“Defensive Constructions in the British landscape”- by Richard Brine


70 years after the Second World War there are still over 6,000 defensive structures nicknamed “Pillboxes” due to their mostly hexagonal shapes, left along the British coastline. Partly forgotten and often ignored, the old pillboxes and defensive emplacements built across Britain in 1940 and 1941 represent and record an extraordinary achievement. In the space of just a short number of months thousands of these buildings were built across the country in a desperate attempt to prepare for the very real threat of German invasion.

Photographer Richard Brine has documented the structures in a series of photographs called ‘Defensive Constructions in the British landscape’ – “These small, obscure buildings have a poetic importance, combining and encapsulating many themes that still have the power to arrest and engage us. They are poignant reminders of many aspects of our own identity and national character and their increasingly vulnerability, after so many years of ‘service’, lends them a particular pathos.”



Psychedelic Roomba LED Light Paintings


The Roomba has quite the following and it’s not just because it cleans your house without having to pull out the vacuum. Roombas are completely hackable serving as open source robots that can be turned into pacmen, be controlled by your cell phone, or even be turned into musical instruments. Then there’s a whole other group of people that is using the robot to create eco-art with LEDs.


Creative users are attaching LED lights to the top of these robots and taking long exposure photographs of the vacuums in action in dark rooms. The resulting pictures are a trace of the robots’ activity and often come in wild, psychedelic colors. Some users are going to such extremes as to program light color changes or specific robot movements to create their patterns, while others like the IBRoomba group set up obstacles in the middle of rooms to create blank spots, like the initials “IBR.”




LED Artist Bill FitzGibbons Illuminates Old Railroad


LED light sculpturist Bill FitzGibbons has turned Birmingham’s 18th Street railway underpass into LightRails, a dynamic interconnect between the revitalized south side, and city center to the north.


FitzGibbons programmed the light piece to play a 17-minute program that loops each night from dusk to dawn. The installation provides the requisite level of white light during the day, while by night the light becomes a colorful garden. Some of the effects used are colors with dazzling white sparkles, color as columns to explore the architectural space. In the smaller pedestrian tunnel, a single fixture can generate a reflection 360° around the tunnel using the beams and arches to provide additional opportunities to show the spectrum.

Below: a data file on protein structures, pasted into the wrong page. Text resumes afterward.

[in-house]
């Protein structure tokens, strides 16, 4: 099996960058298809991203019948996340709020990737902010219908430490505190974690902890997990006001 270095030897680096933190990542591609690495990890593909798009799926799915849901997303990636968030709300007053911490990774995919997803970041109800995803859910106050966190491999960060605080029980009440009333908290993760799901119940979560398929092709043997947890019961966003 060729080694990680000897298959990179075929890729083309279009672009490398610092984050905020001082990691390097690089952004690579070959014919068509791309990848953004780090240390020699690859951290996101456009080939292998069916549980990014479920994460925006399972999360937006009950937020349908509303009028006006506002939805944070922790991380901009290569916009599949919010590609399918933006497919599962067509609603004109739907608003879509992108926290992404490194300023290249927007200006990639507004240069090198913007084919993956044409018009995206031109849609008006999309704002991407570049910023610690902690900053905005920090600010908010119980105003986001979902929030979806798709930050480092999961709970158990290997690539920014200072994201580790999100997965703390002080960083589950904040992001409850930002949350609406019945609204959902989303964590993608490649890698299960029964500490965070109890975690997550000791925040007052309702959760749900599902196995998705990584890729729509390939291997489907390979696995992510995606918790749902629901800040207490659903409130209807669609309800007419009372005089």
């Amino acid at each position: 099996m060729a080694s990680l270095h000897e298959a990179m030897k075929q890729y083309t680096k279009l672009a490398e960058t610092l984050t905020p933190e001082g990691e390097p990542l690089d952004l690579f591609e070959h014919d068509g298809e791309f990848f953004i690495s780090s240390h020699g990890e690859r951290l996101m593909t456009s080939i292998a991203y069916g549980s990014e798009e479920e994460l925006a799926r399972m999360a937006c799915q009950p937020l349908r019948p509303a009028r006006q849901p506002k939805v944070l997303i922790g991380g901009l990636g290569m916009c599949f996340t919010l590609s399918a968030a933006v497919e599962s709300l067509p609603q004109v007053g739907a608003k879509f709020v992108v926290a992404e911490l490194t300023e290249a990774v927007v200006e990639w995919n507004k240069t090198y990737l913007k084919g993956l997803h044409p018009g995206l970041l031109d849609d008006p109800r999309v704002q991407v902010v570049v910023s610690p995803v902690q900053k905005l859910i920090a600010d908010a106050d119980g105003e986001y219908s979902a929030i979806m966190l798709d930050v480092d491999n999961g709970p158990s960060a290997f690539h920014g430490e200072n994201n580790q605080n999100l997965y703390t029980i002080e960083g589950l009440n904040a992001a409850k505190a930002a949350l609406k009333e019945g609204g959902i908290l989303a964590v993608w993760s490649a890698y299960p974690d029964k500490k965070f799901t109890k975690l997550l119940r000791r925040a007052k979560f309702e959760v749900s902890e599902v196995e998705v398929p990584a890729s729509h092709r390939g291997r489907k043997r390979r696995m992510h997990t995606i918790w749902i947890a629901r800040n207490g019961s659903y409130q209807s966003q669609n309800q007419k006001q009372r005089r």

The installation also provides the opportunity for special shows. FitzGibbons already has the installation programmed to switch automatically to a holiday presentation in December with an emphasis on red and green colors. The controller can even store more programs that can be triggered by an astronomical clock. New programs can be downloaded via an SD card.


Charles Pétillon – White Balloon ‘INVASIONS’


White balloons spill out of the windows and doors of a house, invade a golf course and overflow from a burnt-out car in a series of installations by French artist Charles Pétillon.
In his INVASIONS series, the Paris-based photographer and installation artist aims to use balloons to alter the way people perceive familiar things and spaces.


“It is our way of looking at things that I am trying to transform and revive, and therefore make it possible to go beyond practical perception to esthetic experience: a visual emotion. The whiteness straightens the dualism, the contrast and absurdity versus the materials of the location,” the artist says. “The conjunction of the balloons’ abstracts shapes with the environments allows me to create improbable, poetical objects.”


Pétillon fills spaces from public play areas to buildings with bunches of different-sized white balloons hung on aluminum structures.
The installations have been photographed devoid of people, the balloons becoming the ghostly occupants of the spaces.



1,000 Light Paintings Form One Beautiful Stop-Motion Animation

Artist Darren Pearson draws with light. His latest stop-motion animation video, Lightspeed, contains 1,000 light paintings that have been seamlessly stitched together creating a visual glowing piece of moving art.